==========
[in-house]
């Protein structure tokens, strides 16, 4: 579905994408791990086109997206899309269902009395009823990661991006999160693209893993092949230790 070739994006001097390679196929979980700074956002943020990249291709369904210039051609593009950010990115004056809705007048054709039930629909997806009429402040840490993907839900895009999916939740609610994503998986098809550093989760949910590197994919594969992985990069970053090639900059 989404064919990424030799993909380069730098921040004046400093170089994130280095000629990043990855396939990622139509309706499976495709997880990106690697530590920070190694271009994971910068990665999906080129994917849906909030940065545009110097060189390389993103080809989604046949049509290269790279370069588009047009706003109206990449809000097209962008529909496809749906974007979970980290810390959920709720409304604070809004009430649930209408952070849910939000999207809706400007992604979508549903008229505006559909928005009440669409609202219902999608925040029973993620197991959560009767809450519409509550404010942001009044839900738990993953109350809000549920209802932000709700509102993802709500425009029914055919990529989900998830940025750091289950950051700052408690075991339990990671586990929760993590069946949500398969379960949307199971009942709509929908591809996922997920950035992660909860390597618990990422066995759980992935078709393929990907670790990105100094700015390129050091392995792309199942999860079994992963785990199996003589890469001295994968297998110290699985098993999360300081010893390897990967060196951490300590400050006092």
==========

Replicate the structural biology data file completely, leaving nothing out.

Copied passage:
[in-house]
């Protein structure tokens, strides 16, 4: 579905994408791990086109997206899309269902009395009823990661991006999160693209893993092949230790 070739994006001097390679196929979980700074956002943020990249291709369904210039051609593009950010990115004056809705007048054709039930629909997806009429402040840490993907839900895009999916939740609610994503998986098809550093989760949910590197994919594969992985990069970053090639900059 989404064919990424030799993909380069730098921040004046400093170089994130280095000629990043990855396939990622139509309706499976495709997880990106690697530590920070190694271009994971910068990665999906080129994917849906909030940065545009110097060189390389993103080809989604046949049509290269790279370069588009047009706003109206990449809000097209962008529909496809749906974007979970980290810390959920709720409304604070809004009430649930209408952070849910939000999207809706400007992604979508549903008229505006559909928005009440669409609202219902999608925040029973993620197991959560009767809450519409509550404010942001009044839900738990993953109350809000549920209802932000709700509102993802709500425009029914055919990529989900998830940025750091289950950051700052408690075991339990990671586990929760993590069946949500398969379960949307199971009942709509929908591809996922997920950035992660909860390597618990990422066995759980992935078709393929990907670790990105100094700015390129050091392995792309199942999860079994992963785990199996003589890469001295994968297998110290699985098993999360300081010893390897990967060196951490300590400050006092």